David Price Signing: Symbolic Change for Red Sox


Landing David Price in free agency is a sign of change for Boston Red Sox organization.

Lest not forget it was just one year ago that the Boston Red Sox were bidding on Jon Lester, one of the organization’s most successful pitchers and ultimately came up short after only offering $70 million dollars over four years. To many fans, and one particular blogger/podcaster, the move was inexcusable and at the time Ben Cherington did not have a solid Plan B.

Read from 2014: Why We Should Be Disappointed in Ben Cherington 

His Plan B was bringing in Rick Porcello, and Wade Miley hoping they could provide depth in the rotation while signing superstars like Hanley Ramirez and Pablo Sandoval to contracts that don’t represent their performance after the first year.

Last year, the Red Sox believed they didn’t need to go out and sign players to long-term deals because they felt like they had solved the mystery to win a championship. The 2013 World Series gave the Red Sox false hope for the 2014 and 2015 Red Sox, it gave ownership belief that the key to winning a World Series isn’t spending for the best players that fit your need, it was signing ‘good clubhouse guys’.

Well, after two abysmal last place seasons for the Red Sox, John Henry saw fit that his “solution” wasn’t working. The first move began with Larry Lucchino stepping down, a move that was monumental but necessary it seemed. Lucchino has had a roller coaster of a time with the Red Sox, battling with Theo Epstein throughout his tenure and bringing in people who were not equipped for the job (See: Valentein, Bobby).

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After the departure of Lucchino and General Manager Ben Cherington, the Red Sox were facing an identity crisis. Do they continue their past ways of finding B+ players and hope that a good locker room could will them to another World Series? Or do they go back to their bad habits from 2009 and 2010 and spend the big bucks on the high-priced free agents?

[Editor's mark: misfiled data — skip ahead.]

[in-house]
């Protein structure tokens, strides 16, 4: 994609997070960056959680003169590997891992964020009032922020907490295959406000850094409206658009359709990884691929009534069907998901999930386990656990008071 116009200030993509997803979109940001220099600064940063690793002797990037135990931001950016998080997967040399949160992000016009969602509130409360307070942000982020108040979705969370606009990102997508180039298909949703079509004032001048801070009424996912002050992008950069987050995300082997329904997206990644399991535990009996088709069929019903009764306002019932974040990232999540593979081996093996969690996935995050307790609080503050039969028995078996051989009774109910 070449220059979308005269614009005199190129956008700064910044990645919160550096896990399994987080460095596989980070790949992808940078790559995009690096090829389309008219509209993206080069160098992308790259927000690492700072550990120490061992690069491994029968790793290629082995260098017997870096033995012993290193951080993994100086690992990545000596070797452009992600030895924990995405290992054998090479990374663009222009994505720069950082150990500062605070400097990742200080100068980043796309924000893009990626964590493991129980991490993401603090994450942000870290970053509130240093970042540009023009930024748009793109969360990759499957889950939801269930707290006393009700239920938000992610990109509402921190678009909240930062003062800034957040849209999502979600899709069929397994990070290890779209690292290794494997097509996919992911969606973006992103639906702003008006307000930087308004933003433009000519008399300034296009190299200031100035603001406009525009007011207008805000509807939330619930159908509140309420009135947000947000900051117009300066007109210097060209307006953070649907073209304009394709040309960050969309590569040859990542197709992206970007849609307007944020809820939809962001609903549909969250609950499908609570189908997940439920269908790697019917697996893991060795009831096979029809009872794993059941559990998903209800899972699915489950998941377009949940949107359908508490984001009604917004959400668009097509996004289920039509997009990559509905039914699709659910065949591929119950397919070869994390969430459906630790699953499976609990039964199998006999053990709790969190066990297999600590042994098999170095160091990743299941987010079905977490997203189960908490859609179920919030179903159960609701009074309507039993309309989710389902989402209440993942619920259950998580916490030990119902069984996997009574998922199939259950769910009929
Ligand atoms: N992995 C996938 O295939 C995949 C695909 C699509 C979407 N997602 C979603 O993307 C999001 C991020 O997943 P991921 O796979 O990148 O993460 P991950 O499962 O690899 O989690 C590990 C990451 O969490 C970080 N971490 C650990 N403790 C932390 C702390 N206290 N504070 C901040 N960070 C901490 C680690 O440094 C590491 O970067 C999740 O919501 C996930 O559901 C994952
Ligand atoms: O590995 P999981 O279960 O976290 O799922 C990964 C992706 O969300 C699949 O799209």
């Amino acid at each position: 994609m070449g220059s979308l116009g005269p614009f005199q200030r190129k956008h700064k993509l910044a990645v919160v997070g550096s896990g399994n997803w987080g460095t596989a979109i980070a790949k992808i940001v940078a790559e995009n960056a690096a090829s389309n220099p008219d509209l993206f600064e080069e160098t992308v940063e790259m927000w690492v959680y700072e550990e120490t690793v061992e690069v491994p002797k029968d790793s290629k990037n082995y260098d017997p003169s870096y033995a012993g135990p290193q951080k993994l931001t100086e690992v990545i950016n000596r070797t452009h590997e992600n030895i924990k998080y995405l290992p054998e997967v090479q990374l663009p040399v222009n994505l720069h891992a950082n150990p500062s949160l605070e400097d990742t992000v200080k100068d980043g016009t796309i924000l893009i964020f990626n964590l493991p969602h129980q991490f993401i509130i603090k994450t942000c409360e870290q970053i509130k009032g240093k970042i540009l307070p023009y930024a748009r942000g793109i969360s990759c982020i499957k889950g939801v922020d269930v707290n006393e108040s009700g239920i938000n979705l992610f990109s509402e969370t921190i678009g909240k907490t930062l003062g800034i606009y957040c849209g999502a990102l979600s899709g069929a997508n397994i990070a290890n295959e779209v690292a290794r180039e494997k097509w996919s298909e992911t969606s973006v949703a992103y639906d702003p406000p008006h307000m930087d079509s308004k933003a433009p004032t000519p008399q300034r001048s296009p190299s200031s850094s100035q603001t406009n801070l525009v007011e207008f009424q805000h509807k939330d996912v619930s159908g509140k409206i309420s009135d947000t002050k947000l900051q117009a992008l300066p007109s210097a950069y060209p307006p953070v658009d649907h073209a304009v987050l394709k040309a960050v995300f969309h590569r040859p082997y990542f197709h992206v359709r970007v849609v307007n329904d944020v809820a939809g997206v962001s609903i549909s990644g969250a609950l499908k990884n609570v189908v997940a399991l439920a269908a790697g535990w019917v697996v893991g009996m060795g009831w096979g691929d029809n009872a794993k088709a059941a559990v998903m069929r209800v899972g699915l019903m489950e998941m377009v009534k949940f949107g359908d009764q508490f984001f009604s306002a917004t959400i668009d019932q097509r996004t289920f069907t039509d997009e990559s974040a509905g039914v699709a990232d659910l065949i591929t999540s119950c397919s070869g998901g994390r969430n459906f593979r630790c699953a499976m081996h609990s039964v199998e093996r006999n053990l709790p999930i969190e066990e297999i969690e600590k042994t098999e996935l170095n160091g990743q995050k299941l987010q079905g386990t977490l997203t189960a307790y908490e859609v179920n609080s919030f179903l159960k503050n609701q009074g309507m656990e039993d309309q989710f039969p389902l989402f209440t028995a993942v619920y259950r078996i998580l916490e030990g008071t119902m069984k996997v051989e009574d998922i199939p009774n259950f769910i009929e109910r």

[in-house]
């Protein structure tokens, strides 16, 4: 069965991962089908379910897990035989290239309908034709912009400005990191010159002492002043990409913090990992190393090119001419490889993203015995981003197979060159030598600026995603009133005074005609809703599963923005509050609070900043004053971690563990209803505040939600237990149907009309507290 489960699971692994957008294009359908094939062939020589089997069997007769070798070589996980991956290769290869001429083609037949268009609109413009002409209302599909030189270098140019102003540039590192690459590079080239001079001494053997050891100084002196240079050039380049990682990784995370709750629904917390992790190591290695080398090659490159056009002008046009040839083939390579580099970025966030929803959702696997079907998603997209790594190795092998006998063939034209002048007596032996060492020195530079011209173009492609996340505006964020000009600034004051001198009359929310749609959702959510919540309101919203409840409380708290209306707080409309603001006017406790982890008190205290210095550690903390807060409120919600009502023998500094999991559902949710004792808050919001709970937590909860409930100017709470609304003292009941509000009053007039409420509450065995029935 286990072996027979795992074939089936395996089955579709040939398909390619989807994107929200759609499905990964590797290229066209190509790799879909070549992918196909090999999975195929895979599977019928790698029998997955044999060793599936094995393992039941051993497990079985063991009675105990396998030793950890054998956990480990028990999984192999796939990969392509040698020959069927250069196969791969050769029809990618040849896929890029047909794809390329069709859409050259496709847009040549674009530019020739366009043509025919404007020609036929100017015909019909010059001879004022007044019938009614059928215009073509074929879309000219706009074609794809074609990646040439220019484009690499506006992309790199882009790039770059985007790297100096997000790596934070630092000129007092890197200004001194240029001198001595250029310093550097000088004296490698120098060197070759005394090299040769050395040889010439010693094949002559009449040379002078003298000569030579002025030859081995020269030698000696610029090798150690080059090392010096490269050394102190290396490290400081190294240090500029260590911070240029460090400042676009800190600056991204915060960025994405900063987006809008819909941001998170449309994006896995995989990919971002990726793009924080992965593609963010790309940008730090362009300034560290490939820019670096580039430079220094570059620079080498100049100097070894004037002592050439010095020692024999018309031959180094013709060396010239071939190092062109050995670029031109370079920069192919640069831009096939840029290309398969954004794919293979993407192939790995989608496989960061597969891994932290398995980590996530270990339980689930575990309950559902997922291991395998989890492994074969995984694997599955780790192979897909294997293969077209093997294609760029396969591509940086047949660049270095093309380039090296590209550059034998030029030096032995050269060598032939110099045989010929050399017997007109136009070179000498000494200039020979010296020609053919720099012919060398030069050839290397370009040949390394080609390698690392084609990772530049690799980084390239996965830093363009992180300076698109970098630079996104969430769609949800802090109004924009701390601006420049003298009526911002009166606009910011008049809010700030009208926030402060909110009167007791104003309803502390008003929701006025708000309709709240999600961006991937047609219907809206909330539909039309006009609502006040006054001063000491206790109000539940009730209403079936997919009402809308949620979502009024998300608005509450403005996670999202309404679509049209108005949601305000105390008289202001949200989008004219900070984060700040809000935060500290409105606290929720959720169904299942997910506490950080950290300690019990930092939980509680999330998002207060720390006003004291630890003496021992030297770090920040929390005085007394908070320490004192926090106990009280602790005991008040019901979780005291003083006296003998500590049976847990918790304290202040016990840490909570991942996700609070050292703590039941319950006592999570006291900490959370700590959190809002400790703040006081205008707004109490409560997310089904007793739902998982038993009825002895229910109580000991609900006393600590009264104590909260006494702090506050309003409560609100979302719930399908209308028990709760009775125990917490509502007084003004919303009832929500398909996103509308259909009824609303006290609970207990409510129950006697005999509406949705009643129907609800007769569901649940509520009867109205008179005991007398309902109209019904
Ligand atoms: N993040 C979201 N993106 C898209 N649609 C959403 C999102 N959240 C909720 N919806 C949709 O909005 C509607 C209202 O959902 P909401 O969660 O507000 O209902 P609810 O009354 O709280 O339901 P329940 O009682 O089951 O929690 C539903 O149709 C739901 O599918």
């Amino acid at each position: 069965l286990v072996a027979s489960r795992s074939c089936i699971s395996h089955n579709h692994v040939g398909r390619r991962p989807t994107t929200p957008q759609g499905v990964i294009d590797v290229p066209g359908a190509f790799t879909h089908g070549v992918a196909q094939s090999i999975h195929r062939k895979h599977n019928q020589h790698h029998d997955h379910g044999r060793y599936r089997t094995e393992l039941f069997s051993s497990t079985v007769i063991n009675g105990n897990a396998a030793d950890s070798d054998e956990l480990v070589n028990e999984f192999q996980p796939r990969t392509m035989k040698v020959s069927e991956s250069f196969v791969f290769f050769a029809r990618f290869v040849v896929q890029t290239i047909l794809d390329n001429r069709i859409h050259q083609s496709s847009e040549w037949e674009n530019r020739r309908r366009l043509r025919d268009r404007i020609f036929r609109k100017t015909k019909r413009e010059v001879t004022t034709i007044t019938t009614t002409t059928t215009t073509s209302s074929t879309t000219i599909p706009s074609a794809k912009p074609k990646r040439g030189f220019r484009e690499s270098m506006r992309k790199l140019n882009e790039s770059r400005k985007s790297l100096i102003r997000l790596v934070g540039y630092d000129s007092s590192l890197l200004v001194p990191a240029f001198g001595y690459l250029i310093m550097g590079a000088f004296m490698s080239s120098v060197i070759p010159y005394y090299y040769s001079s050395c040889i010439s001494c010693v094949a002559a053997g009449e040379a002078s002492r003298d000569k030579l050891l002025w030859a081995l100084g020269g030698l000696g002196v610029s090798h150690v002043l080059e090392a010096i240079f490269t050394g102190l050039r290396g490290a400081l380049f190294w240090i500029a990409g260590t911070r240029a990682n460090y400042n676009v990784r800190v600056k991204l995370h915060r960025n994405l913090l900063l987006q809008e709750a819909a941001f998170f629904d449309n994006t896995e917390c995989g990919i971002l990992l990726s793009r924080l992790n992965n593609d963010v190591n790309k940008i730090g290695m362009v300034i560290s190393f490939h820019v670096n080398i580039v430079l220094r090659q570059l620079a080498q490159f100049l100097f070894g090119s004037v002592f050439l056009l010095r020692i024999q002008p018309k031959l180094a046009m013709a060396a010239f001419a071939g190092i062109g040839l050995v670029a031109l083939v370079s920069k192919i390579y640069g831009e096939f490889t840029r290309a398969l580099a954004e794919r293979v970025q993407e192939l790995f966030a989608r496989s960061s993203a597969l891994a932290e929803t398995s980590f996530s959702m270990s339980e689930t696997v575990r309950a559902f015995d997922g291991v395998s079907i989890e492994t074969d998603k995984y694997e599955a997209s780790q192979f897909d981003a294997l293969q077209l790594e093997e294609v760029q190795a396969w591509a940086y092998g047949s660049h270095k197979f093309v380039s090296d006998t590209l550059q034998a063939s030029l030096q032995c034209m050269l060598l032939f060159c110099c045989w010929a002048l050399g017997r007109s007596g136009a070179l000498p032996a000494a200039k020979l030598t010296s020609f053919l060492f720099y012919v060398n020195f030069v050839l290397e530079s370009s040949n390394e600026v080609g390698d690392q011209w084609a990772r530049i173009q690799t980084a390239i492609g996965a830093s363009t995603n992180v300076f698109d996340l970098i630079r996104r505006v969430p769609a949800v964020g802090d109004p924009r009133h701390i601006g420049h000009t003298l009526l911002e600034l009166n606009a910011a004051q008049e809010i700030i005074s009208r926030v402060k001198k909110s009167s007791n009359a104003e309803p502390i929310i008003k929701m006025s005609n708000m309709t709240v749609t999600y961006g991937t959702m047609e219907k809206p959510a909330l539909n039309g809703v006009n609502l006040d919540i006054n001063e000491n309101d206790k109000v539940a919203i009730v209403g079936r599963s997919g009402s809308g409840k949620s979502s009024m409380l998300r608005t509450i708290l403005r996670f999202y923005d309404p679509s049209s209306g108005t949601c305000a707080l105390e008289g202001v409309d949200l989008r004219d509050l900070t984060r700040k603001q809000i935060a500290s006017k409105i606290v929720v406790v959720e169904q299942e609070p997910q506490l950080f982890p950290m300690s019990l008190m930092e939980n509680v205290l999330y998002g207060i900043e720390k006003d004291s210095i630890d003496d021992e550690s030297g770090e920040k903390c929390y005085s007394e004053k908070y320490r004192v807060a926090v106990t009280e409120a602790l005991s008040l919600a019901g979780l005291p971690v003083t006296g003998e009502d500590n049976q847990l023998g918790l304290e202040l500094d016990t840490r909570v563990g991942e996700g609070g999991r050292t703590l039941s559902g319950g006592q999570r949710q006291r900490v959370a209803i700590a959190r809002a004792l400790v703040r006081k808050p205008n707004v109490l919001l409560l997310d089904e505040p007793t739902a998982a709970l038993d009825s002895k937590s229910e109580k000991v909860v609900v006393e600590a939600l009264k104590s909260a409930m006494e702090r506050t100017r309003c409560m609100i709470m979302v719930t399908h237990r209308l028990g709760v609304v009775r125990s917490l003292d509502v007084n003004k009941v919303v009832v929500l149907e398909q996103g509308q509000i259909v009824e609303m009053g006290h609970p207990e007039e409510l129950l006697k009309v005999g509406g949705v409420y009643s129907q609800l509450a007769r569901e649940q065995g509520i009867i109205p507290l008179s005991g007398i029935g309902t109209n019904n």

New General Manager Dave Dombrowski presented a third option though, spending the big bucks on high-priced free agents that fix your weak spots from the previous season. Dombrowski has addressed that earlier this offseason by adding Craig Kimbrel to the bullpen that struggled mightily in 2015. But now with the addition of Kimbrel, the workload eases up on guys like Junichi Tazawa, Matt Barnes, and Koji Uehara.

On Tuesday, Dombrowski took the next step to building the 2016 Red Sox by addressing the one glaring hole that they had, starting pitching.

David Price coming to the Red Sox is the best move that Dombrowski could of made this off season. His seven-year, $217 million contract with an opt-out after three seasons is a massive commitment that severely limits the value of Price to Boston, but this was a move that needed to be made.

There is no question that he was the best pitcher on the market, and there is no question he can pitch in the American League East. The Red Sox needed an ace in the worst way, and Price is seemingly a perfect fit. They targeted their guy, and were determined to bring him in at all costs.

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Price sports a 104-56 record in eight Major League Seasons with a 3.09 ERA, compared to Jon Lesters’ 127-79 record in ten Major League Seasons with a 3.55 ERA. Breaking it down by percentages Price has a better winning percentage with a .655 winning percentage over Lester’s .617 winning percentage.

The one knock on David Price has been his performance in the postseason. Price is tied for the most postseason losses in playoff history with seven, the other person tied for that record? Hall of Famer Randy Johnson.

Randy Johnson, for the most part is remembered for his epic performance in the 2001 World Series where he captured three World Series victories, at age 37. David Price is only 30 years old, so am I concerned about his performance in the postseason? No, get the Sox a spot at the table and I’ll take my chances with David Price on the hill.

Next: Red Sox Make Strong Move in Signing OF Chris Young

What Dave Dombrowski did on Tuesday was not only find the replacement for Jon Lester, he corrected a mistake that was done last year. Last year the Red Sox tried to be conservative and save money on starting pitching, and it bit them in the ass. Dave Dombrowski since being brought on has made it his goal to right the wrong that was done last year, and so far he is exceeding expectations.